Research and examination of the market and securities as it relates to their supply and demand in the marketplace. The technician uses charts and computer programs to identify and project price trends. The analysis includes studying price movements and trading volumes to determine patterns such as Head and Shoulder Formations and W Formations. Other indicators include support and resistance levels, and moving averages. In contrast to fundamental analysis, technical analysis does not consider a corporation's financial data.
See: Ascending Tops; Breakout; Chartist; Correction; Descending Tops; Double Bottom; Double Top; Fundamental Analysis; Head-And-Shoulders Pattern; Moving Average; Resistance Level; Rising Bottoms; Support Level; V Formation; W Formation
A person who examines all data available on the overall market and individual stocks to ascertain their supply and demand in the marketplace.
See: Fundamentalist; Technical Analysis
A brief rise in securities' prices within a general market descent. These rallies usually occur when analysts observe a support level at which securities will rebound or bargain hunters perceive the securities to be good buy. Once the market has rebounded, it normally resumes its decline.
See: Rally; Support Level; Technical Analysis
A short term trend that a technician ascertains as being significant in a security's price movement.
See: Technical Analysis; Technical Analyst
1: Act of surrendering ownership in a corporation's securities in response to an offer to buy them at a set price as in a tender offer.
See: Tender Offer
2: The submittal of a bid to buy a security such as in a US Treasury bill auction.
See: Dutch Auction; Treasury Bill
An offer to buy shares from the target company's stockholders by another company or organization. The offer may be for cash, securities or both. Often, the goal is to take control of the target company. The suitor may be hostile or friendly. During a specified time period, shareholders are asked to tender (surrender) their shares for a stated value, usually at a premium, subject to the tendering of a minimum and maximum number of shares.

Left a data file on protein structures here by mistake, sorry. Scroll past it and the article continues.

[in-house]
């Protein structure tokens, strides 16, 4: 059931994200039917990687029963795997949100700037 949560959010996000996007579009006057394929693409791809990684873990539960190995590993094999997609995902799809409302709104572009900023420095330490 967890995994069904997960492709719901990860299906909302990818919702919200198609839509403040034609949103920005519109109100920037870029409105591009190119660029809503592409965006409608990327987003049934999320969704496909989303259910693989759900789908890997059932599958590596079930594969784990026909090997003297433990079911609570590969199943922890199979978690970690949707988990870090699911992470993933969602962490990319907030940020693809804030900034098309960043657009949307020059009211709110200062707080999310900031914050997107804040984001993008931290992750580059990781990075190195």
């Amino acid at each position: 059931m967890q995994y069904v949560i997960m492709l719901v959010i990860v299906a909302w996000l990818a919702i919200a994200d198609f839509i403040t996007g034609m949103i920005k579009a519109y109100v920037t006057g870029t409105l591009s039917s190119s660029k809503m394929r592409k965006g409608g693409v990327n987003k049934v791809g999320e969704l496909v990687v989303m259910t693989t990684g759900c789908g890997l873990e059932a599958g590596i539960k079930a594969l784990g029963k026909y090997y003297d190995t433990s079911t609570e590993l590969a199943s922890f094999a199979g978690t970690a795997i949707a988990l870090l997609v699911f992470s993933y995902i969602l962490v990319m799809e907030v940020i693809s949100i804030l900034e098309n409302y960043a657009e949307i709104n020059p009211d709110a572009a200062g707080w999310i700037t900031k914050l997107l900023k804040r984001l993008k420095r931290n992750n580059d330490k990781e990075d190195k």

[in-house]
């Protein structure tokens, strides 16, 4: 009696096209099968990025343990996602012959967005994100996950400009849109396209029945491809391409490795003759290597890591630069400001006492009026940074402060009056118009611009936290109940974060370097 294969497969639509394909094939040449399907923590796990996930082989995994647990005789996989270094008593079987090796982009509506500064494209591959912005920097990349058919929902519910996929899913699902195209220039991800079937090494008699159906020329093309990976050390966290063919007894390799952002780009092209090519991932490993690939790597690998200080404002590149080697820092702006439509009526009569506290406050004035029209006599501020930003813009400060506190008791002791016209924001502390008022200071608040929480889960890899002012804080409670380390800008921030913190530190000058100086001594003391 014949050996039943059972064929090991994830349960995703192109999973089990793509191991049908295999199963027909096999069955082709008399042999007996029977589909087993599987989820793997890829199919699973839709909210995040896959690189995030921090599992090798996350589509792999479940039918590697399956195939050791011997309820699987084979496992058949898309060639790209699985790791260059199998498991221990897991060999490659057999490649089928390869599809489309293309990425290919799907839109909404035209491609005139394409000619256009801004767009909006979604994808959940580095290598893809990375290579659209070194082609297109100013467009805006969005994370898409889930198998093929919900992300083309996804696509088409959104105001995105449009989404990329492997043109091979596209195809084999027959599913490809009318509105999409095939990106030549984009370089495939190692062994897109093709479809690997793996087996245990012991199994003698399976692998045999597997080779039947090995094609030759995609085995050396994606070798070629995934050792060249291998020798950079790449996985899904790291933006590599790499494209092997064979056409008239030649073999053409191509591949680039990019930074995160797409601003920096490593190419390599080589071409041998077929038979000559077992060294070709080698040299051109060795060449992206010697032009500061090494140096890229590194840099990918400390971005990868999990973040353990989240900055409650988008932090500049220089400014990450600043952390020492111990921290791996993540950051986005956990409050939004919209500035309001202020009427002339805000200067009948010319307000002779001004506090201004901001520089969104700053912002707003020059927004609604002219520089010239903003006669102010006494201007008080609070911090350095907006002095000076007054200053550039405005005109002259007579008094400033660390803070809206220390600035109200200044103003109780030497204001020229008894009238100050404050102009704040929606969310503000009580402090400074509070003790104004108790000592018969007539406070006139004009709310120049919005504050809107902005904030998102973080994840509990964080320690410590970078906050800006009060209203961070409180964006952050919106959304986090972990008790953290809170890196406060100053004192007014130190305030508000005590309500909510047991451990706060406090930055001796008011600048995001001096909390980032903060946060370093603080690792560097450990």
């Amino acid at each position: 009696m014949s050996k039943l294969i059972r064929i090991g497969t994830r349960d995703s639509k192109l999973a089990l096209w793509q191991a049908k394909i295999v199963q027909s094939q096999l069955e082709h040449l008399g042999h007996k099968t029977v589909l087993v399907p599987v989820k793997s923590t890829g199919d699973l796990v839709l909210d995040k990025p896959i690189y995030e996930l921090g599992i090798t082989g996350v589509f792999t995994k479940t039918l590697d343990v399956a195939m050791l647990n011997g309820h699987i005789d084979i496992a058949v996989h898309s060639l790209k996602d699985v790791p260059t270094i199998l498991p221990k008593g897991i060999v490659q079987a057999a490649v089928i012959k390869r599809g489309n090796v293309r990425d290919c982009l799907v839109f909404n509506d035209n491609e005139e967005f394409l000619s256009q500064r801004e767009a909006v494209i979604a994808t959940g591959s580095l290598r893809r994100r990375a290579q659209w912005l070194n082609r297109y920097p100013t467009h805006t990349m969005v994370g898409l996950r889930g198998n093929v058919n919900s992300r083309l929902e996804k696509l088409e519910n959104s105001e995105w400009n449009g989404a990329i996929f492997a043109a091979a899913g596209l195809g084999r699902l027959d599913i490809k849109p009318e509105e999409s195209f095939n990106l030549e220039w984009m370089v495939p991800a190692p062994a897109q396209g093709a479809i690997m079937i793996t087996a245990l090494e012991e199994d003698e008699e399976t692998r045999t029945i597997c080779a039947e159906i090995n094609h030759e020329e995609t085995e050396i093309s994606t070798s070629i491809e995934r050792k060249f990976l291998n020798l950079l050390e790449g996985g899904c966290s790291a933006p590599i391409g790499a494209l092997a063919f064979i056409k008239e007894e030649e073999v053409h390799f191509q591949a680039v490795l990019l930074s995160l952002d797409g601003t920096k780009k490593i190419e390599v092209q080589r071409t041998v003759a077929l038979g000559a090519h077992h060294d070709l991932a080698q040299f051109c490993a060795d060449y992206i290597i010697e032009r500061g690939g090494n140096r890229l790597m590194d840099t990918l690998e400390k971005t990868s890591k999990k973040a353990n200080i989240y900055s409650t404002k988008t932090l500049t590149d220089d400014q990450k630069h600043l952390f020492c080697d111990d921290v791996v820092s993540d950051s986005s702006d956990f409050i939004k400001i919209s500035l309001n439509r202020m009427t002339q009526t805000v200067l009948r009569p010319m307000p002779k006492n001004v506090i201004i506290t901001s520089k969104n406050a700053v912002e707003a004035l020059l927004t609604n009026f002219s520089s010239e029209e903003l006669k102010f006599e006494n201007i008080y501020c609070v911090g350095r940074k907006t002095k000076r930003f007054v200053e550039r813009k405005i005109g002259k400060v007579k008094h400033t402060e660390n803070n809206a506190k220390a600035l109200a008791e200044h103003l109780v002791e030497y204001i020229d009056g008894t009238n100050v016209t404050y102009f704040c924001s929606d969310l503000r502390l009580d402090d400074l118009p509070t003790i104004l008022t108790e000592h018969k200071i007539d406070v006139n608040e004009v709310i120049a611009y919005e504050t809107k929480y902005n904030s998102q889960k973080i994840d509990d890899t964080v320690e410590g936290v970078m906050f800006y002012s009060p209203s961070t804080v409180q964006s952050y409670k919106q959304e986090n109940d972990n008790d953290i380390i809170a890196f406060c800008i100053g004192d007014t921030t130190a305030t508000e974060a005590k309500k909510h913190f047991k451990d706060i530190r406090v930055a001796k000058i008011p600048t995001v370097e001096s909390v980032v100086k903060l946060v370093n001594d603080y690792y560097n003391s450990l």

See: Takeover; Target Company; Tender; Working Control
A trust that is established within a person's will. This differs from an inter vivos trust that is created during the grantor's lifetime.
See: Inter Vivos Trust
Market on a security that has too few bids and too few offers to sell. Large trades can have a marked affect on a security's prices, making the security much more volatile. Institutional investors usually avoid buying stocks that have a thin market for this reason--that is, it is hard for them to get in or out of a position without substantially affecting the security's price.
See: Institutional Investor; Liquidity; Position Building; Seek a Market; Volatility
The buying and selling of exchange listed stocks in the over-the-counter market by non-exchange member brokers and institutional investors.
See: Institutional Investor; Listed Security; Over The Counter
Thirty Day Wash Rule
IRS rule stipulating that losses incurred from selling securities may not be used to offset gains if an equivalent security is bought within thirty days before or after the date of sale.
See: Tax Selling
The downward or upward price movement in a security's transactions.
See: Downtick; Minus Tick; Plus Tick; Uptick; Uptick Rule; Zero Minus Tick; Zero Plus Tick
Letters used in trading to identify a corporation's securities on the ticker tape.
See: Corporation; Stock Symbol; Ticker Tape
Telegraphic system that displays security transactions within a minute after it occurred. Commonly called the "tape", it provides the trade's last sale price and volume.
See: Last Sale; Tape; Ticker Symbol; Transaction; Volume
Market for a security, or the overall market, that is characterized by very active trading and narrow bid and asked price spreads.
See: Asked Price; Narrow Market; Spread; Volume
Tight credit--that is, an economic condition in which there is little money available for loans.
Time Deposit (TD)
Certificate of deposits or savings accounts that are held in a financial institution for a set amount of time. The funds cannot be withdrawn until the depositor gives the institution notice. Technically, certificates of deposit do not require any notification to withdraw since the date is set beforehand.
See: Certificate Of Deposit; Demand Deposit
The amount of an option premium that exceeds the intrinsic value of an in-the-money option. A call option with a strike price of 30, for example, has a premium of 3. If the underlying stock is at 32, the call has an intrinsic value of 2, and the time value is 1. The premium for an option that is at- or out-of-the-money is all time value.
See: At The Money; Call Option; Intrinsic Value; In The Money; Options; Option Premium; Out Of The Money; Strike Price; Underlying Security